What Was Told in The latest Congressional Hearing on Federal Cannabis Law Reform

We added some of the most worthy comments from the congressmen and representatives.

Representative Tom McClintock from California


It doesn’t require endorsing cannabis, quite the contrary, But it ought to be crystal clear to everyone that our laws have not accomplished their goals.

McClintoc also told a story of a police officer

The officertold me, if he gave any two kids from any town across America $20 each and told one to get booze and the other to get pot, the kid buying the pot would always come back first. They know where to get it because the dealer’s entire business revolves around breaking the law, and have trouble finding the booze because the dealer’s whole business revolves around not breaking the law.”

Congresswoman Karen Bass


since the time President Nixon declared a war on drugs, people of color have been hit the hardest. African Americans are 3.73 times more likely to be arrested for marijuana than white people.

Part of the devastation has been we criminalized a health problem.” Chairwoman Bass noted,  “While we poured millions of dollars into incarceration, we did not put adequate resources into drug treatment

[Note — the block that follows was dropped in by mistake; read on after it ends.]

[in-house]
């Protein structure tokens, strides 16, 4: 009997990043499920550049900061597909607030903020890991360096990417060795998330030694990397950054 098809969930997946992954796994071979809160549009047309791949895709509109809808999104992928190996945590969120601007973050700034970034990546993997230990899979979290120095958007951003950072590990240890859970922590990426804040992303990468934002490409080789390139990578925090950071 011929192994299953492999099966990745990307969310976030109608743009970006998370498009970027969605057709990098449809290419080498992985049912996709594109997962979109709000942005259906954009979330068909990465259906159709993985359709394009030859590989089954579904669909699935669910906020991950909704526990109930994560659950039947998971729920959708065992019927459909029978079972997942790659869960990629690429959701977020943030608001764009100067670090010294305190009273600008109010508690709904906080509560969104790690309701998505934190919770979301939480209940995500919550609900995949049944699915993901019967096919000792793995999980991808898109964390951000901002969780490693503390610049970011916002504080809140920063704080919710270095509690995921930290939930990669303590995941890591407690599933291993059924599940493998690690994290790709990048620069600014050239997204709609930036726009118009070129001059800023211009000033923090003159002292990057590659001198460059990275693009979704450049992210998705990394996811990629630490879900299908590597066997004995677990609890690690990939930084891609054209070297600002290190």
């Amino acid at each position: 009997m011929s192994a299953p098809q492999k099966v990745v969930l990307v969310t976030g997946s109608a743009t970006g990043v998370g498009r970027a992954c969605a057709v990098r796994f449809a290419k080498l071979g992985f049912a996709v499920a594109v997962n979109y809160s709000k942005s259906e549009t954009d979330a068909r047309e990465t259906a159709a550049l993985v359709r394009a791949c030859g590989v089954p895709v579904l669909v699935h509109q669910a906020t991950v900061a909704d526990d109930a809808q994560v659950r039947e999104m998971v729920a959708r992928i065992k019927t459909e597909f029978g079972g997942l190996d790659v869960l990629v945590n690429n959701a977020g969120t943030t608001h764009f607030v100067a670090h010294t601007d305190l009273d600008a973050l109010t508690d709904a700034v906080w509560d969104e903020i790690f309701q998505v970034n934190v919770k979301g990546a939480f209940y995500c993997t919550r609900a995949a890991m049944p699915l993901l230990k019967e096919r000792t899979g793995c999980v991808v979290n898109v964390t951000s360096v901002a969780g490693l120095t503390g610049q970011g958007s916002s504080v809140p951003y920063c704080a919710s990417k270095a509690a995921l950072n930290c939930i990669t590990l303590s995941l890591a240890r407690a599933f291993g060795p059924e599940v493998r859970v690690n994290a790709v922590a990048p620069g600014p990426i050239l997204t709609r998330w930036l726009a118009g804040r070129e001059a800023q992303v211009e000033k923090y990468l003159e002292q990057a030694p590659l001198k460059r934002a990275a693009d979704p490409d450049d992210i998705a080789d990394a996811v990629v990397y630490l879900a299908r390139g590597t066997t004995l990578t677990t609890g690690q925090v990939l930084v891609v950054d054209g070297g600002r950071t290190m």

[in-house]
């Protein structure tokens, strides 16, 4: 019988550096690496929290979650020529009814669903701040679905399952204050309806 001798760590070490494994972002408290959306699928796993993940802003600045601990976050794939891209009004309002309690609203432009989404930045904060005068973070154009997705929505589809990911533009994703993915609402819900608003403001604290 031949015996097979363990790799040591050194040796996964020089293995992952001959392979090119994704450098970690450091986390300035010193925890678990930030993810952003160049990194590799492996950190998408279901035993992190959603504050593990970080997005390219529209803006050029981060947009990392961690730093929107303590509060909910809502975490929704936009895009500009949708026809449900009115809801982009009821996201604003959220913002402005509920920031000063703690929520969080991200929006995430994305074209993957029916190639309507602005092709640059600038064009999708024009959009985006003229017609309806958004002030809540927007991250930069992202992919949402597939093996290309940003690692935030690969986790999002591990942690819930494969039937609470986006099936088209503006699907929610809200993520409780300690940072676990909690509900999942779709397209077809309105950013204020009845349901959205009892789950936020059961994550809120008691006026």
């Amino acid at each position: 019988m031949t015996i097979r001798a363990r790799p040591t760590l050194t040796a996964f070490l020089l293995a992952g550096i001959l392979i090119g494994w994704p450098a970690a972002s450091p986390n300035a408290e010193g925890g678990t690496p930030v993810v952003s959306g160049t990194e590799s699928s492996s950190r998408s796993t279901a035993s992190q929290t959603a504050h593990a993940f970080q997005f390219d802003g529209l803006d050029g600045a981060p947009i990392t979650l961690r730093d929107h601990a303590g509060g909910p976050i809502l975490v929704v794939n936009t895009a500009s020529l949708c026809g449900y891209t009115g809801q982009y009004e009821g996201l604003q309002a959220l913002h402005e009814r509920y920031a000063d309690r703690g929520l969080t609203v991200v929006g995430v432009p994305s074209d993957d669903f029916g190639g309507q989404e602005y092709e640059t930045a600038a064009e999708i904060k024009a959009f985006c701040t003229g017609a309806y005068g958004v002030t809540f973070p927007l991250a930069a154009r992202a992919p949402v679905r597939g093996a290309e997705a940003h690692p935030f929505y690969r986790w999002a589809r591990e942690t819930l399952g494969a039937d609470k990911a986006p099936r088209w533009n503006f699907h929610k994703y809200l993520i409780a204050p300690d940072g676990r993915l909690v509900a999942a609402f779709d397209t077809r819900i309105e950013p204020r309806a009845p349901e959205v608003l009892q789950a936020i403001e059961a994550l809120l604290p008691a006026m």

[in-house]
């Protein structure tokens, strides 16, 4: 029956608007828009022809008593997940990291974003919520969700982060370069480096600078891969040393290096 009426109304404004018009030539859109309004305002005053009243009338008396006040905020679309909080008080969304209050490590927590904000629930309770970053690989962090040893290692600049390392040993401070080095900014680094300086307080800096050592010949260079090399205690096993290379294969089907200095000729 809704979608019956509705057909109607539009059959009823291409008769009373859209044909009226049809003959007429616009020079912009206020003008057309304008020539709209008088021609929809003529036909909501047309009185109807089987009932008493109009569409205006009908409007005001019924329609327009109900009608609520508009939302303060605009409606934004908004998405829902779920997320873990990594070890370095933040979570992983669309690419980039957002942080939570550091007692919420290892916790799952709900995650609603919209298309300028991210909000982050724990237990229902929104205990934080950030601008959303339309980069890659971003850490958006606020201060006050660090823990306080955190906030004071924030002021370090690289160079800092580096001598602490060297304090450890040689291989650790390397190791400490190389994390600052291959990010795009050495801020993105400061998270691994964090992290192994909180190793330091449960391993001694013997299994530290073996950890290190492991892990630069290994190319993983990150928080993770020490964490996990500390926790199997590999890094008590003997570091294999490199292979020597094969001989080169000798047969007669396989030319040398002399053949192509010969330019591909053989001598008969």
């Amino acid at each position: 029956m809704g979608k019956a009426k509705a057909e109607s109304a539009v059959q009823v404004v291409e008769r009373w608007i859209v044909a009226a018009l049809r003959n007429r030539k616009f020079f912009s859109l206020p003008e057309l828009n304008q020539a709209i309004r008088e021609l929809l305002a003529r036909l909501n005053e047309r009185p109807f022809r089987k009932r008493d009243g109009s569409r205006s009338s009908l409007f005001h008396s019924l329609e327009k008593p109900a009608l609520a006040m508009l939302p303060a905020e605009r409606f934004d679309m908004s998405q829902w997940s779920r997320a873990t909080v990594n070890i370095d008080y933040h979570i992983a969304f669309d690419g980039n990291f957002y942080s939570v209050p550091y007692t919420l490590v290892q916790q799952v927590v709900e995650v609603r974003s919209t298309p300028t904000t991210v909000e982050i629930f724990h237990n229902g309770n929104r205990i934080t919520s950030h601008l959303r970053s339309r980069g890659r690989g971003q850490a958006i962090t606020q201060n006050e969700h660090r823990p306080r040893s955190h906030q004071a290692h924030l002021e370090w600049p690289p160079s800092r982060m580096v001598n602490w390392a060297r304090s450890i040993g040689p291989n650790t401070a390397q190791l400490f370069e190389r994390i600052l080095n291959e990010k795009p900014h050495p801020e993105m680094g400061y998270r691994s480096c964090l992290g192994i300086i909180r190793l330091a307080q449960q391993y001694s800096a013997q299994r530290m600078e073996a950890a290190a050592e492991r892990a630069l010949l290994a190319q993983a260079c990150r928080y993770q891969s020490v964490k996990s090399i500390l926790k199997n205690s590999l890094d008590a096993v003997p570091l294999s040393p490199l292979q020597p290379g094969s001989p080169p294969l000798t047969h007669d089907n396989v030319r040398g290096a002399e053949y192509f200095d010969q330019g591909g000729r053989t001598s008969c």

Representative. Jerry Nader


I’ve long believed the criminalization of marijuana has been a mistake The racial disparity in enforcement of marijuana laws has only compounded this mistake with serious consequences.”

Here is the complete hearing video – if you want to find out more

The latest Congressional Hearing on Federal Cannabis Law Reform

What the National Cannabis Industry Association had to say on this congretional hearing?

For the NCIA Executive Director Aaron Smith has spoken.

It is imperative that we recognize the disparate and ongoing impact of marijuana prohibition on people of color and the barriers it creates for them to take part in the burgeoning legal cannabis market,” Congress should quickly move toward policies that allow legitimate businesses to supplant the illicit market and promote racial equity in the cannabis industry. Removing cannabis from the Controlled Substances Act is a cornerstone of that process.”

And what is the conclusion of this hearing?

So if we quote Aaron Smith, today was a historic day in the fight to end federal marijuana criminalization, members of both political parties demonstrated a desire to reform our nations failed policy of prohibition and the only disagreement was how, not if.

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